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Over 60 new skiier

 Poster: A snowHead
Poster: A snowHead
Take a defib.
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 Obviously A snowHead isn't a real person
Obviously A snowHead isn't a real person
@Awdbugga,
Quote:

I'm 62 and have decided to go on the Myashbash in Livigno in January 2018 (I'll be 63 then). I'm not fit and haven't done any exercise for about four years.

I'm 65+ I'm not fit. I've only just re-started any exercise at all having done none for more than 20 years, Badminton once a week and a couple of cycle rides a week.
Quote:

I'm not overweight (I'm the same weight now as when I was in my mid 20's) , I don't have a beer belly, have never smoked and used to be very fit when I was younger; playing both football and rugby.

I am overweight, at least a couple of stones, I used to smoke, I was reasonably fit when younger playing hockey and cricket to a reasonable standard and windsurfing into my 50's.
Quote:

Am I being daft to even think about going on a Snowhead bash, even one like the MYashBash; which is aimed at beginners and intermediates?

Simple answer is no you're not being silly. In fact it will probably kickstart an addiction to skiing which will difficult keep to a single week a year. One of the reasons I retired at 61 was so that I could go skiing more than the one week a year.

IMHO Skiing is one of those "personal achievement" sports/pastimes which can be thrilling and satisfying at any level of skill and fitness. When you are beginning to learn just being able to stand on the skis can give you an adrenaline buzz, but you will also tire more easily. As you progress and your skill improves the simple stuff becomes less tiring but also less thrilling so in order to maintain the thrill you will find that you will continue to push your personal boundaries.

Certainly fitness helps, and the fitter you are the easier and more enjoyable it will be, but being unfit will not stop you enjoying it and may provide the spur to get fitter.
Quote:

As Clint Eastwood once said " A man should know his limitations"

Maybe but the thrill comes from pushing your personal boundaries and exceeding those limitations.

Above all have fun and make sure you have good insurance. Smile
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 Well, the person's real but it's just a made up name, see?
Well, the person's real but it's just a made up name, see?
@Timc, Thanks for the encouragement. I'm definitely going on MyashBash. Only slight problem at the moment is my sciatica has flared up in the past week or so. Some days ok, others painful. I'm hoping it will go of its own accord before January. If it doesn't, I'll take pain killers and crack on. Rule 5 applies. I will make sure I have good insurance.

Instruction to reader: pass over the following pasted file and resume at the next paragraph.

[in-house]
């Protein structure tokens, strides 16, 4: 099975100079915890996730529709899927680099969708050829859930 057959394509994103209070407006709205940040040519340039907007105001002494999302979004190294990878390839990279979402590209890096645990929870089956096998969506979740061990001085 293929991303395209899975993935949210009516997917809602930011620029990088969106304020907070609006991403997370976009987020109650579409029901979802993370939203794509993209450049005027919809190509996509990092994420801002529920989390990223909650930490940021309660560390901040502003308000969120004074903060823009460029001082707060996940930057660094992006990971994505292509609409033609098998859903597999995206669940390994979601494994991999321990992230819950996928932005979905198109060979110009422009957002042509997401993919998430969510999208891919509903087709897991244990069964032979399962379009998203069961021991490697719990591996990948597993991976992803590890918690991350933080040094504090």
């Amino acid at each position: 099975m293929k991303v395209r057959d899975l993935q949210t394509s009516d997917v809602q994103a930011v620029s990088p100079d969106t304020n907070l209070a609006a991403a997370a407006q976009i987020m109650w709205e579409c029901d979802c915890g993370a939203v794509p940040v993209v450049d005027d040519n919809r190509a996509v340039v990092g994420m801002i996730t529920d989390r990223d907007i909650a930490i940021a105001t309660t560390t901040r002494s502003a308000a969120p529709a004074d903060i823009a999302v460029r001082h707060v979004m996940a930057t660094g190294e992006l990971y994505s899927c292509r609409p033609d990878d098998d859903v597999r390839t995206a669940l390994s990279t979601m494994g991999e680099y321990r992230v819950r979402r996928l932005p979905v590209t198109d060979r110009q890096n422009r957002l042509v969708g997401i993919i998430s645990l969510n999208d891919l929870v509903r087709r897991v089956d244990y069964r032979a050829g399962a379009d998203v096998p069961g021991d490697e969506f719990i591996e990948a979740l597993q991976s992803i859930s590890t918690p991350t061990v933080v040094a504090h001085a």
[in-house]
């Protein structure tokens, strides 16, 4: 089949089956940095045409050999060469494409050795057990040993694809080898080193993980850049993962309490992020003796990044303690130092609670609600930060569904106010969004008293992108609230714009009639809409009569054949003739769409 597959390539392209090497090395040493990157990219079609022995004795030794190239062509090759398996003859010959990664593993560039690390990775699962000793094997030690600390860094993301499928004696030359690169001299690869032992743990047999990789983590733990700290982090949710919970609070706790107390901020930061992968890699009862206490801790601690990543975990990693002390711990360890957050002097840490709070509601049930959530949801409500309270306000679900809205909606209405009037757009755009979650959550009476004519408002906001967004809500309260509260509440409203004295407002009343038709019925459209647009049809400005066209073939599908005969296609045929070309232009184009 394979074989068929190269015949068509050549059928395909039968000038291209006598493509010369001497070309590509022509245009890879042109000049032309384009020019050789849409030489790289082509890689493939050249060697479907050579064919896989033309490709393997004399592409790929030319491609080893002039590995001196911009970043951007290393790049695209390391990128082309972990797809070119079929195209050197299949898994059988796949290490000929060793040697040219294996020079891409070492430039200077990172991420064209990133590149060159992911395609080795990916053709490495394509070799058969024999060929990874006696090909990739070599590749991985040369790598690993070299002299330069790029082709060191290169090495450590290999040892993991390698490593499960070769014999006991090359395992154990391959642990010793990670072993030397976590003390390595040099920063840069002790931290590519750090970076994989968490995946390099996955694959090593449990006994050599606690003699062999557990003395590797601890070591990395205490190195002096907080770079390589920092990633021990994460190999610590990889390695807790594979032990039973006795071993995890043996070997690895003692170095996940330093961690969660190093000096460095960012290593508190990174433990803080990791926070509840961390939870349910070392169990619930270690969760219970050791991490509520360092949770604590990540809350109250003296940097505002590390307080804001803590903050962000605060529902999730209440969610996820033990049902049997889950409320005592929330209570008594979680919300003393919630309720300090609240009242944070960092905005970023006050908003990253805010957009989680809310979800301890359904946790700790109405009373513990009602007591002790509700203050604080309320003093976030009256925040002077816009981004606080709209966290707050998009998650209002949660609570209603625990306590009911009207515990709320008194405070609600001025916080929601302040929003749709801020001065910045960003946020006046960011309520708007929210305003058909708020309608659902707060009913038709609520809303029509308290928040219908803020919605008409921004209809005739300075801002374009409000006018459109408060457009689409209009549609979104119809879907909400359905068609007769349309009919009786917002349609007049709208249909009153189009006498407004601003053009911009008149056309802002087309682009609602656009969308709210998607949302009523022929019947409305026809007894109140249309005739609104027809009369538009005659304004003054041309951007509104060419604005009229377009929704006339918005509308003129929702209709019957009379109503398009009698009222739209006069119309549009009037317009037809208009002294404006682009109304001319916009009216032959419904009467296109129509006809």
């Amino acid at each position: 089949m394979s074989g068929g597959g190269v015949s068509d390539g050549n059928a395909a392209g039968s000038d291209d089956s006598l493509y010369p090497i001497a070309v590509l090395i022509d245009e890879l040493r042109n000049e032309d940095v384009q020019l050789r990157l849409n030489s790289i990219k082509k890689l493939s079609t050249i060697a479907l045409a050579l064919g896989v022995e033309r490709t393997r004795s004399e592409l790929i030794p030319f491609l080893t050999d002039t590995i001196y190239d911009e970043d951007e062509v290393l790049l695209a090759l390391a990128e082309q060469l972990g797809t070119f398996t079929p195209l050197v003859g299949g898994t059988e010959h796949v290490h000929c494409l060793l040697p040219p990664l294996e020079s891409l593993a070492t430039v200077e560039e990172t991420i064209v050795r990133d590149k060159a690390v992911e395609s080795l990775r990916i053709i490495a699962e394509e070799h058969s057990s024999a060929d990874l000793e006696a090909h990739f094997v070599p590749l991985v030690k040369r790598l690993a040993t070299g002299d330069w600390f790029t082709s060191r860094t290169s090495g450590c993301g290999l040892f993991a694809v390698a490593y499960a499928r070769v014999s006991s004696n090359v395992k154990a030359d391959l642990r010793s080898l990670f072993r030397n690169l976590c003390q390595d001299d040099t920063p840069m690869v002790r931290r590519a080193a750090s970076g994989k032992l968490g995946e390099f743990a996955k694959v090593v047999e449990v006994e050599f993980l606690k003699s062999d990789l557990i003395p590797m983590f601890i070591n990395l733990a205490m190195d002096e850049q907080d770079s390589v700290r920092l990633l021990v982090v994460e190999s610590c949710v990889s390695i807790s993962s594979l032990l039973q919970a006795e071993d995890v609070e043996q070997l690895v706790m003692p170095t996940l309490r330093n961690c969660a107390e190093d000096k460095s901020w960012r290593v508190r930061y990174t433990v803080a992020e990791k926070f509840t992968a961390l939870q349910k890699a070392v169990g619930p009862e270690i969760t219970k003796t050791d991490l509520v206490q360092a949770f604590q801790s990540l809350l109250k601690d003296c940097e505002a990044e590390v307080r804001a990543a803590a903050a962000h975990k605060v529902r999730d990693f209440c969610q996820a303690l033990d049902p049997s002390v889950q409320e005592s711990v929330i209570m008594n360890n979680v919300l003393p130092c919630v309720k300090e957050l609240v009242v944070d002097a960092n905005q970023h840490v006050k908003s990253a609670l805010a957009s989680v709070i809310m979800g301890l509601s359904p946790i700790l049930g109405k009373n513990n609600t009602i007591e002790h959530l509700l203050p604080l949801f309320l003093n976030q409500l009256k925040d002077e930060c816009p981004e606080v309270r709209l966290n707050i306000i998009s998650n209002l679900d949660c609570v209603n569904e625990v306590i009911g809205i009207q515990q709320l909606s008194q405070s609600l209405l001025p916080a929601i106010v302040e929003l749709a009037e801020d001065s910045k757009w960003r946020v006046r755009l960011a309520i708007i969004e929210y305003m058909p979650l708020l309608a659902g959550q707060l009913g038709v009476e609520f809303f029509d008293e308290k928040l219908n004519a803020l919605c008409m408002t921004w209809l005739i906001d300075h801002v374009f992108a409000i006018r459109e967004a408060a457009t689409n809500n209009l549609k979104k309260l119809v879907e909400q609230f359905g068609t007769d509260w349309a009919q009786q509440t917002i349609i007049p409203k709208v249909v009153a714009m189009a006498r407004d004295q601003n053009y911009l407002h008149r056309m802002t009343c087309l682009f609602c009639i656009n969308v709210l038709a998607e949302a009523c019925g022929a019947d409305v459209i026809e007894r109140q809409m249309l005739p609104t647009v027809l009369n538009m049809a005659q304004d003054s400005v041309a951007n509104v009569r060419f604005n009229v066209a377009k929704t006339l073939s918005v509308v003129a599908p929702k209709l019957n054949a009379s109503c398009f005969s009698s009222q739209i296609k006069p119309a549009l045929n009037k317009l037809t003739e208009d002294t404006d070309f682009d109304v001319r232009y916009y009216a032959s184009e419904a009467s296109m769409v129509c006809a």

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 You need to Login to know who's really who.
You need to Login to know who's really who.
@Arctic Roll,

These knee supports look good, they have a metal hinge whch stops your knee going sideways

https://www.amazon.co.uk/Bionix-Neoprene-Hinged-Support-Breathable/dp/B01JIYAO04/ref=cts_sp_1_vtp?pf_rd_m=A3P5ROKL5A1OLE&pf_rd_p=1212178027&pf_rd_r=MJQBRN3E3MHC5NK0V2D6&pd_rd_wg=mcZKg&pf_rd_s=desktop-detail-softlines&pf_rd_t=40701&pd_rd_i=B01K4NO0SK&pd_rd_w=H3njb&pf_rd_i=desktop-detail-softlines&pd_rd_r=MJQBRN3E3MHC5NK0V2D6&_encoding=UTF8&tag=amz07b-21
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 Anyway, snowHeads is much more fun if you do.
Anyway, snowHeads is much more fun if you do.
@edwardsnde, looks interesting - and at that price, even it it only last one ski trip! worth a punt.
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 You'll need to Register first of course.
You'll need to Register first of course.
The muscles you use as a complete beginner, compared to those required as an experienced skier are very different. The quads will get tired at the end of the day, but as a complete beginner you will also find that the muscles which you use when getting up from a fall will be the most tired and strained. So your upper body strength will be important.

Not drinking alcohol at altitude is probably very sensible if you are in the second half century, due to lack of oxygen and alcohol causing respiratory depression and acidosis. This will make it very painful in the morning due to recovery being slower.